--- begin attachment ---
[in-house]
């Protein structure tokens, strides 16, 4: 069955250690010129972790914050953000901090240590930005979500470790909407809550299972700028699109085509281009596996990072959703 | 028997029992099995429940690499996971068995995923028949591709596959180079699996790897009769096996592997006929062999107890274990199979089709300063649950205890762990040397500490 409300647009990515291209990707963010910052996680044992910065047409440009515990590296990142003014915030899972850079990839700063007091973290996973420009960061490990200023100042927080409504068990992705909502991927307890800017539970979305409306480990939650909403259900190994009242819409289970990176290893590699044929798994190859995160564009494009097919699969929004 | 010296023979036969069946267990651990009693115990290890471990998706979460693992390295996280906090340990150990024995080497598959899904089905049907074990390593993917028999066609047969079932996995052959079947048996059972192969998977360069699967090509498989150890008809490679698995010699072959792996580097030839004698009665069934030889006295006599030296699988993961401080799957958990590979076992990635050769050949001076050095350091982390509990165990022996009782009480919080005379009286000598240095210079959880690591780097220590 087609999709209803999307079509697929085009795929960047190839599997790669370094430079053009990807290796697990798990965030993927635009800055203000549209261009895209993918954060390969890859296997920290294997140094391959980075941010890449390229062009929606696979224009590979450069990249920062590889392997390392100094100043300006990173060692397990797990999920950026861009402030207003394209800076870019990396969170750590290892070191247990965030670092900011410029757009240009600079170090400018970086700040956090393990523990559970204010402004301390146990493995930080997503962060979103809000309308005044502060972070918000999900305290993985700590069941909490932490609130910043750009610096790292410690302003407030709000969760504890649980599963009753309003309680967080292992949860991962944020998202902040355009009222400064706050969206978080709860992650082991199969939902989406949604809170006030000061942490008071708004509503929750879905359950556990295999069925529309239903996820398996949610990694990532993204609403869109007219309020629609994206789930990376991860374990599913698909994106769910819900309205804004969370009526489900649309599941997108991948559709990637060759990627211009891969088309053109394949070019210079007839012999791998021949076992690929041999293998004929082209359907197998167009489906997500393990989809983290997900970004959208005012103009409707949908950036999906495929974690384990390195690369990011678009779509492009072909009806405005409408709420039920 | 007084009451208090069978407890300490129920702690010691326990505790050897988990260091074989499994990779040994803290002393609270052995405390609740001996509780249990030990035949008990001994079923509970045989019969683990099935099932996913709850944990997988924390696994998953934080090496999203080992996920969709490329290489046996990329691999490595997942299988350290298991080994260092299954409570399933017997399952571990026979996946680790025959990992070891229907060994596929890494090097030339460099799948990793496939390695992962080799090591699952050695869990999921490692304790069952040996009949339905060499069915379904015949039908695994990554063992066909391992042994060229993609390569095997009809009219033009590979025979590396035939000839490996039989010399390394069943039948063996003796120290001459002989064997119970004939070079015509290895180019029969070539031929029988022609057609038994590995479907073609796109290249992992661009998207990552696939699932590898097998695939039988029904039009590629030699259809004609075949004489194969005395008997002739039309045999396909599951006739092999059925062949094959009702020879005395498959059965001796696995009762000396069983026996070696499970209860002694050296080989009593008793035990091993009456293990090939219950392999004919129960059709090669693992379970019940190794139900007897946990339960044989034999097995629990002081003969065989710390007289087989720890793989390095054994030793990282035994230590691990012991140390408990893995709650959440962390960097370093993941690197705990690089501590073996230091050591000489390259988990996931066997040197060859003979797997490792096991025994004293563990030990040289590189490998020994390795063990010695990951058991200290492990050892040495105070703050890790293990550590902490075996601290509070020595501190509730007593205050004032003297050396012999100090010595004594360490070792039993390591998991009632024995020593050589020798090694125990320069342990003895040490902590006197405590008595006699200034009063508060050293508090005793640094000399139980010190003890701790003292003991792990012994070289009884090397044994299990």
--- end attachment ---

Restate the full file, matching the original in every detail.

[in-house]
């Protein structure tokens, strides 16, 4: 069955250690010129972790914050953000901090240590930005979500470790909407809550299972700028699109085509281009596996990072959703 | 028997029992099995429940690499996971068995995923028949591709596959180079699996790897009769096996592997006929062999107890274990199979089709300063649950205890762990040397500490 409300647009990515291209990707963010910052996680044992910065047409440009515990590296990142003014915030899972850079990839700063007091973290996973420009960061490990200023100042927080409504068990992705909502991927307890800017539970979305409306480990939650909403259900190994009242819409289970990176290893590699044929798994190859995160564009494009097919699969929004 | 010296023979036969069946267990651990009693115990290890471990998706979460693992390295996280906090340990150990024995080497598959899904089905049907074990390593993917028999066609047969079932996995052959079947048996059972192969998977360069699967090509498989150890008809490679698995010699072959792996580097030839004698009665069934030889006295006599030296699988993961401080799957958990590979076992990635050769050949001076050095350091982390509990165990022996009782009480919080005379009286000598240095210079959880690591780097220590 087609999709209803999307079509697929085009795929960047190839599997790669370094430079053009990807290796697990798990965030993927635009800055203000549209261009895209993918954060390969890859296997920290294997140094391959980075941010890449390229062009929606696979224009590979450069990249920062590889392997390392100094100043300006990173060692397990797990999920950026861009402030207003394209800076870019990396969170750590290892070191247990965030670092900011410029757009240009600079170090400018970086700040956090393990523990559970204010402004301390146990493995930080997503962060979103809000309308005044502060972070918000999900305290993985700590069941909490932490609130910043750009610096790292410690302003407030709000969760504890649980599963009753309003309680967080292992949860991962944020998202902040355009009222400064706050969206978080709860992650082991199969939902989406949604809170006030000061942490008071708004509503929750879905359950556990295999069925529309239903996820398996949610990694990532993204609403869109007219309020629609994206789930990376991860374990599913698909994106769910819900309205804004969370009526489900649309599941997108991948559709990637060759990627211009891969088309053109394949070019210079007839012999791998021949076992690929041999293998004929082209359907197998167009489906997500393990989809983290997900970004959208005012103009409707949908950036999906495929974690384990390195690369990011678009779509492009072909009806405005409408709420039920 | 007084009451208090069978407890300490129920702690010691326990505790050897988990260091074989499994990779040994803290002393609270052995405390609740001996509780249990030990035949008990001994079923509970045989019969683990099935099932996913709850944990997988924390696994998953934080090496999203080992996920969709490329290489046996990329691999490595997942299988350290298991080994260092299954409570399933017997399952571990026979996946680790025959990992070891229907060994596929890494090097030339460099799948990793496939390695992962080799090591699952050695869990999921490692304790069952040996009949339905060499069915379904015949039908695994990554063992066909391992042994060229993609390569095997009809009219033009590979025979590396035939000839490996039989010399390394069943039948063996003796120290001459002989064997119970004939070079015509290895180019029969070539031929029988022609057609038994590995479907073609796109290249992992661009998207990552696939699932590898097998695939039988029904039009590629030699259809004609075949004489194969005395008997002739039309045999396909599951006739092999059925062949094959009702020879005395498959059965001796696995009762000396069983026996070696499970209860002694050296080989009593008793035990091993009456293990090939219950392999004919129960059709090669693992379970019940190794139900007897946990339960044989034999097995629990002081003969065989710390007289087989720890793989390095054994030793990282035994230590691990012991140390408990893995709650959440962390960097370093993941690197705990690089501590073996230091050591000489390259988990996931066997040197060859003979797997490792096991025994004293563990030990040289590189490998020994390795063990010695990951058991200290492990050892040495105070703050890790293990550590902490075996601290509070020595501190509730007593205050004032003297050396012999100090010595004594360490070792039993390591998991009632024995020593050589020798090694125990320069342990003895040490902590006197405590008595006699200034009063508060050293508090005793640094000399139980010190003890701790003292003991792990012994070289009884090397044994299990």